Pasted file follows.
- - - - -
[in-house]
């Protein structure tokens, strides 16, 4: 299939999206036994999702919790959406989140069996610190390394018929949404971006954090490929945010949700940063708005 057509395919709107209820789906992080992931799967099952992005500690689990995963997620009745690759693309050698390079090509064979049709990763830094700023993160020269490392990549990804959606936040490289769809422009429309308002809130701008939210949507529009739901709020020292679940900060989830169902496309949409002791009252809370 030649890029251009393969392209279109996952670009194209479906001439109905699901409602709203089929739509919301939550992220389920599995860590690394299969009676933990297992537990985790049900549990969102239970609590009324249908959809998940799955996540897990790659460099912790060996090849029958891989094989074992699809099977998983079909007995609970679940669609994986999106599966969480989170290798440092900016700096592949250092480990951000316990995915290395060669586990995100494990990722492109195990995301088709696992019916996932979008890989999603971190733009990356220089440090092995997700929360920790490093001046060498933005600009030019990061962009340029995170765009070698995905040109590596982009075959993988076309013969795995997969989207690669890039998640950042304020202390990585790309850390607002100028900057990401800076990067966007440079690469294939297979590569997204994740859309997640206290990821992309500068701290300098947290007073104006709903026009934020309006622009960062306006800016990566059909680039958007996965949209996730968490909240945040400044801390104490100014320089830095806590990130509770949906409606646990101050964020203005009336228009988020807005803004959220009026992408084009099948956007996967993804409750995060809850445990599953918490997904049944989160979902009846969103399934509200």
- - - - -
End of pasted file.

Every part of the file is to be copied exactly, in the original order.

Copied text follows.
[in-house]
């Protein structure tokens, strides 16, 4: 299939999206036994999702919790959406989140069996610190390394018929949404971006954090490929945010949700940063708005 057509395919709107209820789906992080992931799967099952992005500690689990995963997620009745690759693309050698390079090509064979049709990763830094700023993160020269490392990549990804959606936040490289769809422009429309308002809130701008939210949507529009739901709020020292679940900060989830169902496309949409002791009252809370 030649890029251009393969392209279109996952670009194209479906001439109905699901409602709203089929739509919301939550992220389920599995860590690394299969009676933990297992537990985790049900549990969102239970609590009324249908959809998940799955996540897990790659460099912790060996090849029958891989094989074992699809099977998983079909007995609970679940669609994986999106599966969480989170290798440092900016700096592949250092480990951000316990995915290395060669586990995100494990990722492109195990995301088709696992019916996932979008890989999603971190733009990356220089440090092995997700929360920790490093001046060498933005600009030019990061962009340029995170765009070698995905040109590596982009075959993988076309013969795995997969989207690669890039998640950042304020202390990585790309850390607002100028900057990401800076990067966007440079690469294939297979590569997204994740859309997640206290990821992309500068701290300098947290007073104006709903026009934020309006622009960062306006800016990566059909680039958007996965949209996730968490909240945040400044801390104490100014320089830095806590990130509770949906409606646990101050964020203005009336228009988020807005803004959220009026992408084009099948956007996967993804409750995060809850445990599953918490997904049944989160979902009846969103399934509200």